The past several issues of Amazing Spider-Man have teased the introduction of a mysterious new character that tied in to the origin of their titular hero. Amazing Spider-Man #4 abruptly takes the series’ focus away from Peter’s ongoing conflict with Black Cat and Electro and focuses on who this new character is. The switch isn’t handled with the most grace, but at least the issue checks in on the main story to acknowledge its existence.
Dan Slott did his best to mitigate the damage done by changing stories so abruptly to fit in with the Original Sin storyline. He slowly released small details about the circumstances that created this new character, revealed to be Cindy Moon (the recipient of a second bite from Peter’s radioactive spider), and her current circumstances. It was a smart decision and made the Original Sin takeover feel less abrupt and more inline with what has been occurring in this series.
However, the result of that reveal being teased out over several issues is that the reveal in this issue, which should be one of the biggest moments in Spider-Man history, feels like a retread and not as momentous and shocking as it might have been. This is also a result of how immediate and sudden the information is given to the reader and to Spider-Man. Normally this information would have been teased for months before Peter found out something as shocking as this and here it was revealed in the span of a page or two. To say that the information that there was another person bit by the radioactive spider feels a bit rushed would be an understatement.
This is one of those odd circumstances where I felt like there was too much happening in the issue, or too big of a reveal for the pages given to it, and not enough happening at the same time. Most of the information that we receive about Cindy is a retread of information the reader has learned in previous issues. However, for Peter all of this information is necessary and new. The best stories often occur when the audience is in the mindset of the protagonist and is learning new details alongside them, here we are made to hear them again and watch how Peter reacts.
Cindy’s characterization is interesting as well but is hard to get ahold of. We learn that she’s incredibly fast and has enhanced spider-senses but her emotional state whiplashes quickly between the elation she feels towards her newfound freedom and a violent anger towards Peter and his actions. Peter has always been the reckless type, often jumping into danger before thinking it through, but some of his actions here verge on being incredibly infantile and moronic. For someone who has been killed by Morlun in the past and is running a major company, Peter handles these situations with very little thought for the implications. All of this is despite the information he needs being easily available to him; if only he would have exercised more patience.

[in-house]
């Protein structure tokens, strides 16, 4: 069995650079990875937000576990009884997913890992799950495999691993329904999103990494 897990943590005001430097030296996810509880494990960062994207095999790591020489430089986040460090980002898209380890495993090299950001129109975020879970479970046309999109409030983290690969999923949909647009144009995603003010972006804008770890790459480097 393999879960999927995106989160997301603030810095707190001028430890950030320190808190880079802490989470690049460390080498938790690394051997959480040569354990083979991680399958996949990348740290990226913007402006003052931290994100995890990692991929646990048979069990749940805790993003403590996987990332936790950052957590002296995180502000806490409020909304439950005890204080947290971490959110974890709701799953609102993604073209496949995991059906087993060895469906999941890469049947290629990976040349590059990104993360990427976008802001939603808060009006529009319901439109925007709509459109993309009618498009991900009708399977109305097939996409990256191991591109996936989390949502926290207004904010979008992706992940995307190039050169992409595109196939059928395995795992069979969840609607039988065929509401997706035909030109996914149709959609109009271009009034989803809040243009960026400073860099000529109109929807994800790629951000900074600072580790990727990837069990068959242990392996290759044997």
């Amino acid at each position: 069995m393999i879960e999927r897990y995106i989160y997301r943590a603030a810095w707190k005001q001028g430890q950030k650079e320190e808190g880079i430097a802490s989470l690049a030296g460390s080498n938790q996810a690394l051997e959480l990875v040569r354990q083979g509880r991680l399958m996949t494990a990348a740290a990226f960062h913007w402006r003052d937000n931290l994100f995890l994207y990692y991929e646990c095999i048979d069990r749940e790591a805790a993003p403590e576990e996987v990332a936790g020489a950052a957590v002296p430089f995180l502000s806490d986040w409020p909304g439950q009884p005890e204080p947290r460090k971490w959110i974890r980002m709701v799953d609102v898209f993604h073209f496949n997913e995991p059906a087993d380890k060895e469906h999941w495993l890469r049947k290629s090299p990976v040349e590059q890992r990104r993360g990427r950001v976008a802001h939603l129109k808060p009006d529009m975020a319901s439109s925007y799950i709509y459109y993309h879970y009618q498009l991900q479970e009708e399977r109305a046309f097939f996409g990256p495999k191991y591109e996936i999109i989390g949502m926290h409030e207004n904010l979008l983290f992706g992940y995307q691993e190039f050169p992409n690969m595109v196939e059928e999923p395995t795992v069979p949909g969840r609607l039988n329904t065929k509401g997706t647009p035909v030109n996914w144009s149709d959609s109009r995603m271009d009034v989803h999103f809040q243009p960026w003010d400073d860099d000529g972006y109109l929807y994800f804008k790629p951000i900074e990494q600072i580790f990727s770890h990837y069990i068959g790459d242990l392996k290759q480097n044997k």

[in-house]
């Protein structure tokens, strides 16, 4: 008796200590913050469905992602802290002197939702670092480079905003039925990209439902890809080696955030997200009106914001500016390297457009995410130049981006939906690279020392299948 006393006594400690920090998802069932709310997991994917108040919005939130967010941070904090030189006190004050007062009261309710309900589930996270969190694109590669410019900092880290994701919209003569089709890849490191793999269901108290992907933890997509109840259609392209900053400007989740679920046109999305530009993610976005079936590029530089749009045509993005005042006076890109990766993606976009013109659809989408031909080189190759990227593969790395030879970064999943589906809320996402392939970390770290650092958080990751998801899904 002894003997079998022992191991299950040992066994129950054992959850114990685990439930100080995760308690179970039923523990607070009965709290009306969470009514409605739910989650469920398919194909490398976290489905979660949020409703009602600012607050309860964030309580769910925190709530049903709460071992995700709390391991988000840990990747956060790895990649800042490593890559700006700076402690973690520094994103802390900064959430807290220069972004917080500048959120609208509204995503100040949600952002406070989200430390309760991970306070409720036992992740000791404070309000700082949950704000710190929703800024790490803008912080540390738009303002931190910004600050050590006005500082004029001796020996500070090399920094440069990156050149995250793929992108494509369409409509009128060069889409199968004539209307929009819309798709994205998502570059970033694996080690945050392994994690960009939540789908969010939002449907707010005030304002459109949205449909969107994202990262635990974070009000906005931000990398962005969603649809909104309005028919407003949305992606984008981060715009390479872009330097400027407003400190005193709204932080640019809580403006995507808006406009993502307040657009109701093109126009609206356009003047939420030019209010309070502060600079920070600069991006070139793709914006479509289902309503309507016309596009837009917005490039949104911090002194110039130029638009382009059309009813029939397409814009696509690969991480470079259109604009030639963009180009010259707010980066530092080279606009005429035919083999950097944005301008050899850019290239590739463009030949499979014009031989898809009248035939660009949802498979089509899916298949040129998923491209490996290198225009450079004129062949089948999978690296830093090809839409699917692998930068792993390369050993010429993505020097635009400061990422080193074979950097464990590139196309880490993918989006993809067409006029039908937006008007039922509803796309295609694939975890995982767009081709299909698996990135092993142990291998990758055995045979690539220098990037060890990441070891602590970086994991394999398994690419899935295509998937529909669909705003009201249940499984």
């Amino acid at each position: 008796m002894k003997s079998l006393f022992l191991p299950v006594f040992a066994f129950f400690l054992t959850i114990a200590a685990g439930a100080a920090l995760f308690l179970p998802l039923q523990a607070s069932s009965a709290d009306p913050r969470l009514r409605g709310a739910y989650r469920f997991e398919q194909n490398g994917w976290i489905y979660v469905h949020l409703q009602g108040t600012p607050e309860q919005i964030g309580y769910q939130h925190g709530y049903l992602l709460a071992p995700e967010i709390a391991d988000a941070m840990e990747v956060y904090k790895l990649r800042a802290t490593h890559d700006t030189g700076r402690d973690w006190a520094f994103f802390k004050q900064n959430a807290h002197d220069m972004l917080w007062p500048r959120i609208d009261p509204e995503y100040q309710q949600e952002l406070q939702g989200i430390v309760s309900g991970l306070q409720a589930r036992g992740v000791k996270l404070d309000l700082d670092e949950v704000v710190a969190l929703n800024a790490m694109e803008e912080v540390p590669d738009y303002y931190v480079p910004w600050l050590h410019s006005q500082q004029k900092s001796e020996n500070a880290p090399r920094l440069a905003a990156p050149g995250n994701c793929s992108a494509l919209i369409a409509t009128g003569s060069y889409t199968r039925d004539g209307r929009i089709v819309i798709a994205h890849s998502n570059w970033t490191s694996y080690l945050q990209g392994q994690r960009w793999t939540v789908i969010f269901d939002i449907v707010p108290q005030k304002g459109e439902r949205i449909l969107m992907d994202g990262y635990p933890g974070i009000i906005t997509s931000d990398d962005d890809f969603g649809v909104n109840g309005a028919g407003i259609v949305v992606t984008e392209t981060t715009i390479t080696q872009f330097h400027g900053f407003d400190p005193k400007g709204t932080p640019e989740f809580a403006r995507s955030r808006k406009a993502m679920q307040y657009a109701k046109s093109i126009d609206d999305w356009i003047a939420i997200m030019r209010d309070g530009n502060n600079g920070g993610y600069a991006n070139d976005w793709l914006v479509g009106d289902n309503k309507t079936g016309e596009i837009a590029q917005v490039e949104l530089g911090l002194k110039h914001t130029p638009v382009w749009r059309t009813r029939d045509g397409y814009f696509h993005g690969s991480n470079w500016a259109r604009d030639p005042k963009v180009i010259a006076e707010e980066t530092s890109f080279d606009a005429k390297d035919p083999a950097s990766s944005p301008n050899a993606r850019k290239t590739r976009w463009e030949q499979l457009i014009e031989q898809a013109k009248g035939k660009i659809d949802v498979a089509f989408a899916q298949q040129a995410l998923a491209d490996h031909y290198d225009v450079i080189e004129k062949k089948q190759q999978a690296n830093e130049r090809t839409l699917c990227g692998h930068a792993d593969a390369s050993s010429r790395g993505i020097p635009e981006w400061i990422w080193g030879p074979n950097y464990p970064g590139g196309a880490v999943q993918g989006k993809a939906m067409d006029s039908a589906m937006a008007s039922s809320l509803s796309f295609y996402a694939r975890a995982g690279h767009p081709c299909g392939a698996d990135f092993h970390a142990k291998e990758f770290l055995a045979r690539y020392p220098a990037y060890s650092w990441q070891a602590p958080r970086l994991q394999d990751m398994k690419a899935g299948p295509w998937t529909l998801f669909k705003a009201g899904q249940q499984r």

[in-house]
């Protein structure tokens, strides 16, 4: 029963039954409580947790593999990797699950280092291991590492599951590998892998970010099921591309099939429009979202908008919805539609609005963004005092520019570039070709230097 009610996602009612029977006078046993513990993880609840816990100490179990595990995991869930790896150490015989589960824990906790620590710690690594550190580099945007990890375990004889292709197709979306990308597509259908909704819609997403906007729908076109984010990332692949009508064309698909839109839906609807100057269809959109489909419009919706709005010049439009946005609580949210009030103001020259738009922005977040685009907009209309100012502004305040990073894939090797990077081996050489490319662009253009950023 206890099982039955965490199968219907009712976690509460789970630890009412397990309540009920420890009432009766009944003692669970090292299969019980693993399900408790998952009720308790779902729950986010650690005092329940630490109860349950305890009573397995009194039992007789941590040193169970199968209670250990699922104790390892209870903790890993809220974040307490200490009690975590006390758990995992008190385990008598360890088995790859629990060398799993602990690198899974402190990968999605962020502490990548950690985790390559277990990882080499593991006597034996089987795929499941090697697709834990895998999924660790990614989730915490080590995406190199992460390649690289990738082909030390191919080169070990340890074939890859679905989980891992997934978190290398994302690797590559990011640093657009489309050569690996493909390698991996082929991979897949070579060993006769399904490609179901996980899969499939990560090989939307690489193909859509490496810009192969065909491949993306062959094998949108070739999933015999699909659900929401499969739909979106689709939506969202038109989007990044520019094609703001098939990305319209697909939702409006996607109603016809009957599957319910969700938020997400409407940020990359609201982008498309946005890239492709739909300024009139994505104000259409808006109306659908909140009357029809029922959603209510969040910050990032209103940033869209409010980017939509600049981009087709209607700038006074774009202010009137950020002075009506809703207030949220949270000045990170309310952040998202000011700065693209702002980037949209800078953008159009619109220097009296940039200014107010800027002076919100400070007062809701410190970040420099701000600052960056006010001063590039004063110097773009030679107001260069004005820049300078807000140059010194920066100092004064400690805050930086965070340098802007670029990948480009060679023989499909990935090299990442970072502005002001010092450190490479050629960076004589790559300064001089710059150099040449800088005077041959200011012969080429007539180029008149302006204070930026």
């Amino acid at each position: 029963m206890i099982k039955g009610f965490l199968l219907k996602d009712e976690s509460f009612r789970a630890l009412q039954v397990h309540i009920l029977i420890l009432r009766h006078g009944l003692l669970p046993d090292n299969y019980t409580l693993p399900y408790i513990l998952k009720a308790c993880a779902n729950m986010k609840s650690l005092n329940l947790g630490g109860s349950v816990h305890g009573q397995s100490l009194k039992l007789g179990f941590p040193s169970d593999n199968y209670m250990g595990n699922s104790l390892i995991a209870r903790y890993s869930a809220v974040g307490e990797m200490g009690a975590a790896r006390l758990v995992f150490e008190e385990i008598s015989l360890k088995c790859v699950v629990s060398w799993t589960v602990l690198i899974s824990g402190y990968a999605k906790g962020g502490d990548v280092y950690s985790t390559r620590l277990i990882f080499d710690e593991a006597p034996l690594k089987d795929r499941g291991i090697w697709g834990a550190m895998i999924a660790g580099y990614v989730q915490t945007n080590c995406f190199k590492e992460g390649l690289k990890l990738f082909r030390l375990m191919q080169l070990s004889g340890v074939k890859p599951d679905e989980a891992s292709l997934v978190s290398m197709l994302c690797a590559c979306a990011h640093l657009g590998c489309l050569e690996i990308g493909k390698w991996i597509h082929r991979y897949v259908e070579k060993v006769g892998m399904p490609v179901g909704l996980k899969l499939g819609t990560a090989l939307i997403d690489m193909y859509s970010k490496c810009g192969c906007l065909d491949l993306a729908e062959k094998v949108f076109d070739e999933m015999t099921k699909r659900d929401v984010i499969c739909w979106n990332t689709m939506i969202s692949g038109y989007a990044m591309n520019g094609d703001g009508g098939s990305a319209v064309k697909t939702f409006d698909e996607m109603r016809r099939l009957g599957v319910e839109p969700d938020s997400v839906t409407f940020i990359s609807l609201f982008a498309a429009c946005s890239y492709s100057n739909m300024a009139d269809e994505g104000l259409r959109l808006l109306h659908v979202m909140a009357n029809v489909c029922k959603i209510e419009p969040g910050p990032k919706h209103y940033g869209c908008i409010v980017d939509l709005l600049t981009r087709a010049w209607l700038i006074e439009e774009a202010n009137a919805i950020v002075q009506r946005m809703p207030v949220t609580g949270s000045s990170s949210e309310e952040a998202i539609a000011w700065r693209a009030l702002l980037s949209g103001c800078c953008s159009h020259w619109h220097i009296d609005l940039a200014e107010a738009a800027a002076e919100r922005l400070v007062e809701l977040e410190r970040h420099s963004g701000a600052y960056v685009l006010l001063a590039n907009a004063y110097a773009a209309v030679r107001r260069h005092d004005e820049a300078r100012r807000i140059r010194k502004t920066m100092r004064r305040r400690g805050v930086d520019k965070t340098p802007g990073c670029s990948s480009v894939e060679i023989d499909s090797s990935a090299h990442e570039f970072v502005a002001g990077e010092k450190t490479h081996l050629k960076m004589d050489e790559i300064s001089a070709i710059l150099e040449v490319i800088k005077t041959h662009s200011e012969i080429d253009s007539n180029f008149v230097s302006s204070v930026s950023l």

In the post Superior era of Spider-Man books I would have thought that Peter would have at least learned to exercise some caution and attention to detail when facing these questionable situations. It gets hard to care about a hero’s success when he continues to make such bone-headed decisions, even if he is a loveable fool, especially if the audience remains several steps ahead of him.
Ramos’s art is as strong as ever here, though there seems to have been some minor details lost in the inking process, and he even gets to design a new character and costume. Cindy’s Silk persona is not the most interesting from a design standpoint, she’s just another skimpily-dressed woman with huge breasts, but perhaps this is just a first step to defining her look in the future. Either way, the book’s action remains dynamic and easy to read, a feature of most of Ramos’s modern Spider-Man books.
Amazing Spider-Man #4 is still an interesting read with a shocking cliff-hanger, despite being a mandatory tie-in to the Original Sin storyline. What’s unfortunate about it is that it had the potential of revealing an incredibly shocking detail about Spider-Man’s past and instead just feels like another bump in the road of Spider-Man’s life. There are many reasons this might be but I wonder if Spider-Man’s life has just been too full of shocks that I’ve grown a bit numb to them. I have to admit that at this point I just look forward to seeing him punish some greedy criminals in the face all while struggling to exist as Peter Parker.
Amazing Spider-Man #4 is strong for a mandatory tie-in but fails to shock or awe with its reveal that feels more like a retread than anything truly revelatory.